I know this is cryptic, and for that I apoligize. I'm using you to figure shit out. So if you've read to this point, thanks. Because if it weren't for readers, if it weren't for blogging, I'd probably be crying again, writing illegibly in my journal. As it is, I'm feeling kind of good. I feel like this post helped me get my mind around a lot of stuff that I haven't really allowed myself to deal with.

Today's been a quiet day. Other than talking to J. and my mom, and to A. in the morning, I've been pretty much silent. I haven't been emailing, I haven't been emoting. I've kind of just been sitting with myself. And I think that's good for me every now and again, even if it's not something that is the norm for me, which it's not, because I'm chatty.

It's just so weird to think that I don't really care whether or not I remain an academic. It's so weird to think that I care about other things more than I care about professional accomplishments and success.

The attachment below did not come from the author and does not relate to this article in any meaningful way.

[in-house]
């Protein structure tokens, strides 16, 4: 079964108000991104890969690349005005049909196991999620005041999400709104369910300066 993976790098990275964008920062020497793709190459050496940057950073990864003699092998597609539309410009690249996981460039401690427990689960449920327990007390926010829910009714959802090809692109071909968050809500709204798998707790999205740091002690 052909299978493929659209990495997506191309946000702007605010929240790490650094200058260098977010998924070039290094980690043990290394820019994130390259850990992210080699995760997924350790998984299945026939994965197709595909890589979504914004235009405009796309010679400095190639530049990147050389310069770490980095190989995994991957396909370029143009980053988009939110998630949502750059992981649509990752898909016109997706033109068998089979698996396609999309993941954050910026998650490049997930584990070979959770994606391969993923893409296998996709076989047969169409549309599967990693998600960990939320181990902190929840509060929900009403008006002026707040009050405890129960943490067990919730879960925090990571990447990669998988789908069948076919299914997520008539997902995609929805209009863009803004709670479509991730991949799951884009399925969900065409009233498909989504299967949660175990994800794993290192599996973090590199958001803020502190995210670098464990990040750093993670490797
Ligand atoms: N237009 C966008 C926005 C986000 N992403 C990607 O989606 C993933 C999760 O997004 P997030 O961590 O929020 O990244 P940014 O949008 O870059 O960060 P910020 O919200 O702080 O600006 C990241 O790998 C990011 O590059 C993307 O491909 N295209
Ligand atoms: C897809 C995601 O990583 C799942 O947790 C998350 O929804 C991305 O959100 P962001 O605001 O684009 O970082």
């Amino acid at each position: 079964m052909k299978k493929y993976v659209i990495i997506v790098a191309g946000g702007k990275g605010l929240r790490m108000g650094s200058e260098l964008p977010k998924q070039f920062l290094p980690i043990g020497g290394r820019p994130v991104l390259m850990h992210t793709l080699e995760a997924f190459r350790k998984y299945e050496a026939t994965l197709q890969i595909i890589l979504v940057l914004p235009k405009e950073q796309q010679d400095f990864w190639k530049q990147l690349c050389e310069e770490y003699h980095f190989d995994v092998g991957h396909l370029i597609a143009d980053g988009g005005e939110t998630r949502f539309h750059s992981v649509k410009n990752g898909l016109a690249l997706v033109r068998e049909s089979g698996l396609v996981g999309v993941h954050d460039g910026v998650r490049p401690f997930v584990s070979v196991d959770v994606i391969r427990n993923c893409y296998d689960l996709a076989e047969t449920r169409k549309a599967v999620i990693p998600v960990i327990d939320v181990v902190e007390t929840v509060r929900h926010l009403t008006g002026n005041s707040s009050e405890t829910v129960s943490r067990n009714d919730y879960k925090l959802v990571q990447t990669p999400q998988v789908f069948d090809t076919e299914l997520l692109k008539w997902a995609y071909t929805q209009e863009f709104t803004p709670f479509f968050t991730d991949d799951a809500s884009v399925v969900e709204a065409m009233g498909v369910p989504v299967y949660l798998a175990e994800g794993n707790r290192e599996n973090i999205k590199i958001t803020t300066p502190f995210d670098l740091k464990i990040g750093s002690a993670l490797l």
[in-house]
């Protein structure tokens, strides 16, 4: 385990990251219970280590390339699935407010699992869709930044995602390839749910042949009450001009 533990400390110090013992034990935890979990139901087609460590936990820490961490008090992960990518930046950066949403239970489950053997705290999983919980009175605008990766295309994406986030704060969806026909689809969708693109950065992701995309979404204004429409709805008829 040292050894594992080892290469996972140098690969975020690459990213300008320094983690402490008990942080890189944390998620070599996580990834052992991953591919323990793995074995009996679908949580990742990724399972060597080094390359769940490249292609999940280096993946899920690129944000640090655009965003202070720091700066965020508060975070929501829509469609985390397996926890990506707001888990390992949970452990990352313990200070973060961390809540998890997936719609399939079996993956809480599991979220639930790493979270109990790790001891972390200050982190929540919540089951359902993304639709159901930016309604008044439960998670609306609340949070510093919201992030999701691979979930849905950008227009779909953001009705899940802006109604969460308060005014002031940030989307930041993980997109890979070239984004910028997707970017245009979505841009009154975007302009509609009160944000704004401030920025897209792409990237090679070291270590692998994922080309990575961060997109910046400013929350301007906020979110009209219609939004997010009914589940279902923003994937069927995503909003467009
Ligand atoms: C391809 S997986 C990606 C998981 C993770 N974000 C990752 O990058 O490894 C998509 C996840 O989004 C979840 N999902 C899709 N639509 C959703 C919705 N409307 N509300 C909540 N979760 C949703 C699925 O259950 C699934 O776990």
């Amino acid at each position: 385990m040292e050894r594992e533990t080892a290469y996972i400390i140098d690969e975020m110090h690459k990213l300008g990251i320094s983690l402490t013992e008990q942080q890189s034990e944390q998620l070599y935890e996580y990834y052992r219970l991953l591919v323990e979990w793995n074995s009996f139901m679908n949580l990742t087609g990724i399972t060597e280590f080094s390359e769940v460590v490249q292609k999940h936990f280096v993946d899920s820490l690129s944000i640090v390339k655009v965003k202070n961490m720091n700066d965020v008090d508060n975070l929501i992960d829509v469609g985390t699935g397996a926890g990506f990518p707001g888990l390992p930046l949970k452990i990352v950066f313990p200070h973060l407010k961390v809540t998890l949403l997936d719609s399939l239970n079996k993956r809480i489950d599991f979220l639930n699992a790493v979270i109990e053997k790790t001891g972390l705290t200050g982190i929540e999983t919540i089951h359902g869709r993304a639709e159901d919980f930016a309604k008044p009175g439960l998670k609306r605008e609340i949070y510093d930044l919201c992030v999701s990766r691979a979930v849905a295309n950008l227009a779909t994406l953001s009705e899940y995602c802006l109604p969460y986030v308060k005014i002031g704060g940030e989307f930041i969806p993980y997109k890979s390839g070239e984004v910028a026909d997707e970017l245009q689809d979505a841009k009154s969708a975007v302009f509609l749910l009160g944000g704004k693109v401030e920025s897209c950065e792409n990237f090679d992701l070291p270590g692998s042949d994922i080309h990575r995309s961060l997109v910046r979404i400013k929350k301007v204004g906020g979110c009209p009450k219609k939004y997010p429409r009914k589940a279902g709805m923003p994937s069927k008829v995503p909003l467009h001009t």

So I've been listening to the iPod on shuffle, and the song "Absolutely Cuckoo" by the Magnetic Fields just came on. I think that signals the end of this post.


The Constructivist said...

Back in summer-fall 2002 I was in a somewhat similar place as you've been mapping out the past few weeks and I have no advice for you, but I will say that by the end of the spring of 2003 I was married and this spring have two amazing daughters. So anything's possible.

Hypatia said...

My granddad tells the story of deciding to go back to school - someone asked him what he would do if he won a million dollars. And he said quit his job and get a PhD and teach at a college. And then he got to thinking and asked himself why was he waiting to win the lottery to make a change that he really wanted. So with 4 kids under age 5, and without winning the lottery he quit and went back to school. And they were very poor and it was a lot of work, but he spent the rest of his life happily working as a college professor. (this makes it sound like a simple happy ending, but I understand it was a very difficult 4-5 years).